In the early 2000s, Wynton Marsalis often found himself staring at a telephone, full of dread, as he prepared to call fellow musicians – some of them strangers – to ask if they’d be willing to join his septet in benefit concerts for Jazz at Lincoln Center’s Education Program.

“It was worse than being 13 and asking a girl to dance,” the trumpeter said. “Sometimes, I would stall for weeks just getting up the nerve to do it.”

Thankfully, Marsalis made the calls. Also thankfully, artists spanning a wide gap of musical styles accepted his invitations.

The result of these sometimes-unimaginable collaborations is United We Swing: Best of the Jazz at Lincoln Center Galas, a 16-track, various-artists compilation featuring performances recorded between 2003 and ‘07 and released here for the first time.

The LP is a glorious mashup that finds artists from across American music – from bluesman Ray Charles in one of his last performances to former 10,000 Maniacs frontwoman Natalie Merchant – playing a variety of original and cover songs over a bed of big-band jazz courtesy of Marsalis and his mates.

As is often the case with such hodgepodges, some things work better than others. But only John Legend, who sings a hoaky, bosa nova rendition of “Please Baby Don’t,” and Lenny Kravitz, who turns in a languid and ill-conceived version of “Are You Gonna Go My Way,” fall flat.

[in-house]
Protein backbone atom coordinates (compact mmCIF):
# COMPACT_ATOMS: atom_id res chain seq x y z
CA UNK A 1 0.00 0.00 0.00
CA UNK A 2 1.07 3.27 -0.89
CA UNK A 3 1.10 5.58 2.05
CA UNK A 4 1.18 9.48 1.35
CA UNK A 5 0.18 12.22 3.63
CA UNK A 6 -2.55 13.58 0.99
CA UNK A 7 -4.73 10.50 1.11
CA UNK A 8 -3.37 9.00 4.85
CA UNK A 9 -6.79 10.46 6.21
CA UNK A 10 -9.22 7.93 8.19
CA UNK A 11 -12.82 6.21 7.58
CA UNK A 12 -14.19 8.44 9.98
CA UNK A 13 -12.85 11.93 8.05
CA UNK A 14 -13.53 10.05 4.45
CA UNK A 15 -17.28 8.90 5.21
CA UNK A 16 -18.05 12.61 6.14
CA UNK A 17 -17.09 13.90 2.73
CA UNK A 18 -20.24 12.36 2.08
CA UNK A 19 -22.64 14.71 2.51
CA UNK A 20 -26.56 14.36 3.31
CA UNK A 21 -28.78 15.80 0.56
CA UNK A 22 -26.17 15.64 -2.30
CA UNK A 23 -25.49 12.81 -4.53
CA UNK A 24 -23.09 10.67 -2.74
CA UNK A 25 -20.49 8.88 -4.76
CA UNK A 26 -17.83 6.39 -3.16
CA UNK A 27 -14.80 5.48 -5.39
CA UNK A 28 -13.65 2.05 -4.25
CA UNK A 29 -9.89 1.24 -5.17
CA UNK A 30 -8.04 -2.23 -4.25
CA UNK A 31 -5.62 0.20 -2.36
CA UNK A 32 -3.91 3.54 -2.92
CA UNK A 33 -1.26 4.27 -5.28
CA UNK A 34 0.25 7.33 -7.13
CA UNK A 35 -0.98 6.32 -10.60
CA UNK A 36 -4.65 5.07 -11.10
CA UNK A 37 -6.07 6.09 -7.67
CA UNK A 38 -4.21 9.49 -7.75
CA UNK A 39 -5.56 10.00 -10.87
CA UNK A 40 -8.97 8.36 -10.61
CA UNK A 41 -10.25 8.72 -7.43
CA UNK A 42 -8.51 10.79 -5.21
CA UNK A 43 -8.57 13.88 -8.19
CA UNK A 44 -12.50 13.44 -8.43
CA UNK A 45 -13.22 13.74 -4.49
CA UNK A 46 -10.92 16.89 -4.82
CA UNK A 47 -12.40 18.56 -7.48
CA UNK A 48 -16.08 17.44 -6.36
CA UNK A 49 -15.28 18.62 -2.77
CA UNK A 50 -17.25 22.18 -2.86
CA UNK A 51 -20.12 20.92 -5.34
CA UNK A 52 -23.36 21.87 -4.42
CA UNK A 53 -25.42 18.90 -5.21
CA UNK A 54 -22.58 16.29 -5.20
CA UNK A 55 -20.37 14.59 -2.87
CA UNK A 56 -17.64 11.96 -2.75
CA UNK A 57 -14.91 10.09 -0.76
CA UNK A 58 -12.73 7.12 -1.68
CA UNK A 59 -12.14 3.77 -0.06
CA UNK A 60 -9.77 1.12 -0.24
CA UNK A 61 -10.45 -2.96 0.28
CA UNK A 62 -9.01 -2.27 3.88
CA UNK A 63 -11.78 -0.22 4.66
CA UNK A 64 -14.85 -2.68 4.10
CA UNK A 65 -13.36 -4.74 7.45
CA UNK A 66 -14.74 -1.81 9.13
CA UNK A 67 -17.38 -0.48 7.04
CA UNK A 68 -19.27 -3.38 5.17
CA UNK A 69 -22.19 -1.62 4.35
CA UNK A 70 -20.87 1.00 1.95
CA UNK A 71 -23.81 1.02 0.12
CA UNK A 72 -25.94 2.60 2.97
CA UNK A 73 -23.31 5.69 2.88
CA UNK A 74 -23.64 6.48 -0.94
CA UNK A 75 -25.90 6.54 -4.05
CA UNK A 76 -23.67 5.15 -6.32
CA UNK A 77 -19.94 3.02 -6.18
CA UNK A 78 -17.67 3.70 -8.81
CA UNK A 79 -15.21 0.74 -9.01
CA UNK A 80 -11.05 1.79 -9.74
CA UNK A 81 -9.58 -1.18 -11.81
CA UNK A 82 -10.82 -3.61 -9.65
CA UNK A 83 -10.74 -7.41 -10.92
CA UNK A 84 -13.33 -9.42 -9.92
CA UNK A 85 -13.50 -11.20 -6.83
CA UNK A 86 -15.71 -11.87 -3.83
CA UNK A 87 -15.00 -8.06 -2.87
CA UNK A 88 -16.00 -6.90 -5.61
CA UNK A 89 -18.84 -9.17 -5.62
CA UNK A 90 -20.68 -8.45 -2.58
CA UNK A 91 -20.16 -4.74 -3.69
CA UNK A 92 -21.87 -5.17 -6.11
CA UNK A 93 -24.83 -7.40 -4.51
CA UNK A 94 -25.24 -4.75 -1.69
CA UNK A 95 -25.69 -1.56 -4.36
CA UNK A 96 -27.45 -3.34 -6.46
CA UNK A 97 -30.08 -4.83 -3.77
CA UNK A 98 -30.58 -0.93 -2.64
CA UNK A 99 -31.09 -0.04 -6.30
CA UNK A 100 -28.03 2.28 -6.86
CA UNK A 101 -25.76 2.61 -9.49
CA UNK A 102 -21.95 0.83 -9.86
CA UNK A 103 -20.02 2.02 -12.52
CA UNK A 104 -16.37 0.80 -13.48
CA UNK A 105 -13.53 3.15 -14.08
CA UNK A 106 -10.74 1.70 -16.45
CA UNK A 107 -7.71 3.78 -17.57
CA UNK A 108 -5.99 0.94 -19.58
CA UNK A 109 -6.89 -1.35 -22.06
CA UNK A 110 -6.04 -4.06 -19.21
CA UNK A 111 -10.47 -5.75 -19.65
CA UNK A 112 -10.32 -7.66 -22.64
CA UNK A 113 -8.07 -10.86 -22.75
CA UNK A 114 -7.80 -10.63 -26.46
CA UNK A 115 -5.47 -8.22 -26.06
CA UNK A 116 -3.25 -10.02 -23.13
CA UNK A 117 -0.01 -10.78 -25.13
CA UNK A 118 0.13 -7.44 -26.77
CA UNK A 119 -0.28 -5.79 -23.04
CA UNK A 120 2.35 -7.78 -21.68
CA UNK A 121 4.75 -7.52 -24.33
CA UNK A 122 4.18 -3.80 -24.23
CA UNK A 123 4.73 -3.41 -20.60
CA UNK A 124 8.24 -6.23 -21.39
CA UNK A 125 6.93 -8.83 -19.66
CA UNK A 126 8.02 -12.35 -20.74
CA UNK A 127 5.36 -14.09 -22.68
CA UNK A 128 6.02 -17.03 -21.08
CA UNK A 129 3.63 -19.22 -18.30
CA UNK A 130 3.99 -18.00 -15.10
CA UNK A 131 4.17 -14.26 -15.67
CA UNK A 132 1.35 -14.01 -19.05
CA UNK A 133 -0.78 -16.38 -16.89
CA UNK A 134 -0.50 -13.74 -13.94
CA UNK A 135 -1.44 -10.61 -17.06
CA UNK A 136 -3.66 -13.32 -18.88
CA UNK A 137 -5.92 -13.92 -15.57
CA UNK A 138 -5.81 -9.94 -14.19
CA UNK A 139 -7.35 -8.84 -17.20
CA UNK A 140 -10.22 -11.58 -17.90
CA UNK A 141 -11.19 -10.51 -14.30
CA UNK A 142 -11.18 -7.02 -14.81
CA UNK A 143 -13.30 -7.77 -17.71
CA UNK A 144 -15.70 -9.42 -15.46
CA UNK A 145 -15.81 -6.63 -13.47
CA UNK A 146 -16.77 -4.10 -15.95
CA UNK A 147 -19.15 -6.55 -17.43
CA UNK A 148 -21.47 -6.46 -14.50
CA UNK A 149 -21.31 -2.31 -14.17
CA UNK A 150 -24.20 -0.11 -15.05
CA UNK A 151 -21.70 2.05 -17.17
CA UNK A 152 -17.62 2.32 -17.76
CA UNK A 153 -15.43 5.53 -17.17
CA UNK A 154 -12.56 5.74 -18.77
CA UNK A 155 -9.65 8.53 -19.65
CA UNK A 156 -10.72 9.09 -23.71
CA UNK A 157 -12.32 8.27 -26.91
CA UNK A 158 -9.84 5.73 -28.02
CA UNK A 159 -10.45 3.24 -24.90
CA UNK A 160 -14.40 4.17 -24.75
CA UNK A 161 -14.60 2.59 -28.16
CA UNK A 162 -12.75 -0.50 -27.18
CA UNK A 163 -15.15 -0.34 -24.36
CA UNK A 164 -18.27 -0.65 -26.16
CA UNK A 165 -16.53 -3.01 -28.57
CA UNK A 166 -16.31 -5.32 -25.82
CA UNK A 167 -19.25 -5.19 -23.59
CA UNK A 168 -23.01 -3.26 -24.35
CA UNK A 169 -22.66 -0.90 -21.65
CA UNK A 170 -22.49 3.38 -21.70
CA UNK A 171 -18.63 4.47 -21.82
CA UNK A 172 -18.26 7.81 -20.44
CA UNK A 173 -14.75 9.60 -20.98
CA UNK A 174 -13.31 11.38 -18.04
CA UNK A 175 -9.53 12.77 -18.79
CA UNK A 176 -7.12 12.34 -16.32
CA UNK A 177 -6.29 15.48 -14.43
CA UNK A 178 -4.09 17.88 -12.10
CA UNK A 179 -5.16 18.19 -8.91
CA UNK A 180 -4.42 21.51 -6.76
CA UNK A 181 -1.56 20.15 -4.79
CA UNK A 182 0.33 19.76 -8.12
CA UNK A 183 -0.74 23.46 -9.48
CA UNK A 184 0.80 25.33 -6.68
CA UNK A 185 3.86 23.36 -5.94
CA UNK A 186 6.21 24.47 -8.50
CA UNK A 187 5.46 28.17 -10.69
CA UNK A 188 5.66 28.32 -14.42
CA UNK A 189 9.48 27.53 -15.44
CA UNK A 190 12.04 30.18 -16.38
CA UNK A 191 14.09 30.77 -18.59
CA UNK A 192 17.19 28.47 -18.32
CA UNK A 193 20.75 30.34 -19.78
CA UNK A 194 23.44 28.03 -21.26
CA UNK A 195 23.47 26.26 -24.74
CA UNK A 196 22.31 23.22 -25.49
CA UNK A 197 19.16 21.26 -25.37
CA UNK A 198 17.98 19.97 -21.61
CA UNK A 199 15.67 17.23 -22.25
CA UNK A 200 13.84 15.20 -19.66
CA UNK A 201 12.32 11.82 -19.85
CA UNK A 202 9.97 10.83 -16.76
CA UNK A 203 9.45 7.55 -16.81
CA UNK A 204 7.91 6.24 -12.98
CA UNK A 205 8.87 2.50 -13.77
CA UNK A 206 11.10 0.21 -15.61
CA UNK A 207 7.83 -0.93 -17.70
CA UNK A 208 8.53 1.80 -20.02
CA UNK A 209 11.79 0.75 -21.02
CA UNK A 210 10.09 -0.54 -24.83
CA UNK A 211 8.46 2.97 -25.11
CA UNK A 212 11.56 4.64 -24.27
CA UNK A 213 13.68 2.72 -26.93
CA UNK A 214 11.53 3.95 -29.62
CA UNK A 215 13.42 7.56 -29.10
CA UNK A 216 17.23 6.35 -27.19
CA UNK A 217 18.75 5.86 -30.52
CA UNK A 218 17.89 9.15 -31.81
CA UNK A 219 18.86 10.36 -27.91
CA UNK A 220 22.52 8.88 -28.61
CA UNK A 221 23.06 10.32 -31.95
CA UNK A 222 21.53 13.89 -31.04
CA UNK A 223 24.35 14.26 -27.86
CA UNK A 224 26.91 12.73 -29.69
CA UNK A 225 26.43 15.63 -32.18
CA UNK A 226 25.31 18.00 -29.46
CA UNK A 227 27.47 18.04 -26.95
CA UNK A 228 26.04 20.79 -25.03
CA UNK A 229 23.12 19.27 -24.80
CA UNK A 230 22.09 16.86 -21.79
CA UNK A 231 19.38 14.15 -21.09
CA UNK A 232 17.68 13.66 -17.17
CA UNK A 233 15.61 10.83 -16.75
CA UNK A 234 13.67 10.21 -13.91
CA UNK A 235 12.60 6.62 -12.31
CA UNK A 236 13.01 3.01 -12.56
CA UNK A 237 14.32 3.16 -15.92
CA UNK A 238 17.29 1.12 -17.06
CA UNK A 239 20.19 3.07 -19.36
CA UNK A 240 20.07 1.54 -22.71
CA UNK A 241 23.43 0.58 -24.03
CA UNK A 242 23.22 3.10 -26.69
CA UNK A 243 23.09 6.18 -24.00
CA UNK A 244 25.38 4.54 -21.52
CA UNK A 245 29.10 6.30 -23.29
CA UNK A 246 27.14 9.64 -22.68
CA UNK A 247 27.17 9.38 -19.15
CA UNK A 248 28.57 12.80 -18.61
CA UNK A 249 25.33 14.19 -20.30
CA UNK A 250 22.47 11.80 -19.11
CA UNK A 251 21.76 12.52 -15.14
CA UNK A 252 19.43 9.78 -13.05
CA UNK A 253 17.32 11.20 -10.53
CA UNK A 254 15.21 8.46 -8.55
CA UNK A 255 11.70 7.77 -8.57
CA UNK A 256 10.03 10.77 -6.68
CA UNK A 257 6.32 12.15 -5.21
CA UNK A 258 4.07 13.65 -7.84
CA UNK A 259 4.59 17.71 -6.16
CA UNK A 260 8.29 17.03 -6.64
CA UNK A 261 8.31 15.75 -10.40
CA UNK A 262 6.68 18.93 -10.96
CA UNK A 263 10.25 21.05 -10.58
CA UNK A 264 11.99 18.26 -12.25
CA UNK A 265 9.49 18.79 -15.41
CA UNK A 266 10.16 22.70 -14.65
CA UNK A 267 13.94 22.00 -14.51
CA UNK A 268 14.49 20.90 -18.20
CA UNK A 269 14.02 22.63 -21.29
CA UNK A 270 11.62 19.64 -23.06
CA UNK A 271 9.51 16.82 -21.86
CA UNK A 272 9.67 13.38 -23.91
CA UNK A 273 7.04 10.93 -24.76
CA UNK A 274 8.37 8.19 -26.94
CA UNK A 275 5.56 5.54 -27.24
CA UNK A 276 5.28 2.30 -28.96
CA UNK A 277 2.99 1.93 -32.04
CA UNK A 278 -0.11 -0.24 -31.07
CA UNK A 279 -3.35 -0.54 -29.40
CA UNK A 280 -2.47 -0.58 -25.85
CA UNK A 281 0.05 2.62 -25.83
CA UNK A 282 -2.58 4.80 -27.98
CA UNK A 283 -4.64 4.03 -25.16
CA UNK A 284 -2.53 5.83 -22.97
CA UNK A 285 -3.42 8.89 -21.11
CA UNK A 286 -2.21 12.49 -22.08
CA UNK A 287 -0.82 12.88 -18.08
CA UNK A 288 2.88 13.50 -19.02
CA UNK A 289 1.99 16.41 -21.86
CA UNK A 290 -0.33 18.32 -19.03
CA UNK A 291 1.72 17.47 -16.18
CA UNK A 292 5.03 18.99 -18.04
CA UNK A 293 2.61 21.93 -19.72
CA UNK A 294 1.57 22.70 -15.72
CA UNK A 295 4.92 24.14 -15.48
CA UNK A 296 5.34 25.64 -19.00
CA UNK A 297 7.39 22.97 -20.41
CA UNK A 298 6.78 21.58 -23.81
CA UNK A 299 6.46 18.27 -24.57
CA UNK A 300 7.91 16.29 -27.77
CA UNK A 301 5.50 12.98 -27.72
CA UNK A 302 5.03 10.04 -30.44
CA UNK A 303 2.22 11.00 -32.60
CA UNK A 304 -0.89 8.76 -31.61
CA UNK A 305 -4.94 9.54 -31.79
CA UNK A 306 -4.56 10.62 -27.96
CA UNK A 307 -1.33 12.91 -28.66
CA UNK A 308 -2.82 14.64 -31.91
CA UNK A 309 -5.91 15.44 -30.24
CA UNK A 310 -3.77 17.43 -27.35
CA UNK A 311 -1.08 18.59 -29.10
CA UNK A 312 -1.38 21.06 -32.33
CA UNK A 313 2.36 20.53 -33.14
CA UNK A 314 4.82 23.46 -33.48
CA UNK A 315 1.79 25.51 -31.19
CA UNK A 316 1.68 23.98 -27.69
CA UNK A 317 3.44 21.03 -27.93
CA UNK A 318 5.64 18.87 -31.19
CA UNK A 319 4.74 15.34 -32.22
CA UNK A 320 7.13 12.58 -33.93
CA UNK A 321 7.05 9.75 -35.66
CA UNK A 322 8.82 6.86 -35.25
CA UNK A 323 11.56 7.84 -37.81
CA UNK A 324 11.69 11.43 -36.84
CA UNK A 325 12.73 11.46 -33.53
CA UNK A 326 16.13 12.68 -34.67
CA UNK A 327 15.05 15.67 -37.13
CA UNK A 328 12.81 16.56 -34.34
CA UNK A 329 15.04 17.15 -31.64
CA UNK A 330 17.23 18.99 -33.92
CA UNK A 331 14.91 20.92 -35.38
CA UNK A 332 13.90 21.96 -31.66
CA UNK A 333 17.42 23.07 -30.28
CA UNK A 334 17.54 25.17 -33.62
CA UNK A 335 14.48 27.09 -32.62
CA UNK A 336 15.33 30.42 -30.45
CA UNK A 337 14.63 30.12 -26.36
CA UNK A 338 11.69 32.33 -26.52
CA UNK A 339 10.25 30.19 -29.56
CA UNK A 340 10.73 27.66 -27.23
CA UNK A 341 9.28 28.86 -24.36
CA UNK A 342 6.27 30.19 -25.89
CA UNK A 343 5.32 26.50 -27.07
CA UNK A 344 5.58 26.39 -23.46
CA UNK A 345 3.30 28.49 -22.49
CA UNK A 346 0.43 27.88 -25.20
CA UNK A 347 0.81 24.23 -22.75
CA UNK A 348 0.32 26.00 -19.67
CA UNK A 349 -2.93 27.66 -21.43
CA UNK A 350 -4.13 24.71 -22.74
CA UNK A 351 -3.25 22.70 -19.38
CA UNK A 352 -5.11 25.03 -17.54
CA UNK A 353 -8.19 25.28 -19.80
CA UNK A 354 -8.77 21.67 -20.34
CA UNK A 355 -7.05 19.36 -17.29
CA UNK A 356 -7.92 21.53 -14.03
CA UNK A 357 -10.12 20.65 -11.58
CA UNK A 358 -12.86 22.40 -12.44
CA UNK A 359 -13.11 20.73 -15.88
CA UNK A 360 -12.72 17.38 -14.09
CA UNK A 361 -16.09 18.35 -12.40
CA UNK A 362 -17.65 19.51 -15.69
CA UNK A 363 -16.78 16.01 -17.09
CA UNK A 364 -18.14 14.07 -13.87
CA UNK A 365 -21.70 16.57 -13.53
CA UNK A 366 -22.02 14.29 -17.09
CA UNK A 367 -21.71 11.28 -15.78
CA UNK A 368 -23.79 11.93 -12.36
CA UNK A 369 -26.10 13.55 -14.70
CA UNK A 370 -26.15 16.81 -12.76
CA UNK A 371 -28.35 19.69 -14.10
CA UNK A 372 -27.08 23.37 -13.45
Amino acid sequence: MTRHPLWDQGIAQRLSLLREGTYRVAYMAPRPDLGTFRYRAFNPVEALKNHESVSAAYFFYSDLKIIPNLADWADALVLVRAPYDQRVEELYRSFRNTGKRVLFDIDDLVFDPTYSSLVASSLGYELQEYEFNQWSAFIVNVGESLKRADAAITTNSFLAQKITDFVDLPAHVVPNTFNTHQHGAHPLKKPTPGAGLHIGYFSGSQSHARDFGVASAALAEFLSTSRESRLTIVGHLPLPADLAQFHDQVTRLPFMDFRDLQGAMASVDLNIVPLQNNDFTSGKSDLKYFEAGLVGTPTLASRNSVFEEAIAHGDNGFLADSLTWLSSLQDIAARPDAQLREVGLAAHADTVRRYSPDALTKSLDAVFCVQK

More typical – and much more enjoyable – are huge surprises such as Eric Clapton playing acoustic guitar and singing a Dixieland take of “I’m Not Rough;” John Mayer singing eerily like Stevie Ray Vaughan on “I’m Gonna Find Another You;” Jimmy Buffett lamenting a life of booze and leisure on a steel drum-laden “Fool’s Paradise;” and Audra McDonald doing a wordless and ethereal duet with Marsalis’ muted trombone on “Creole Love Call.”

Elsewhere, Bob Dylan makes a jazzy shuffle of “It Takes a Lot to Laugh, It Takes a Train to Cry” (a highlight); Lyle Lovett kills on his own “My Baby Don’t Tolerate” (another highlight); and Susan Tedeschi and Derek Trucks take a tack unlike any of their album mates – with Trucks’ slide guitar dominating the septet behind them – making yet another highlight of Nina Simone’s “I Wish I Knew How it Would Feel to be Free.”

The Blind Boys of Alabama, Willie Nelson, James Taylor and Carrie Smith also contribute tasty morsels to this wide-ranging collection, which proves, as Marsalis says in the liner notes, “When it worked, it was exhilarating.”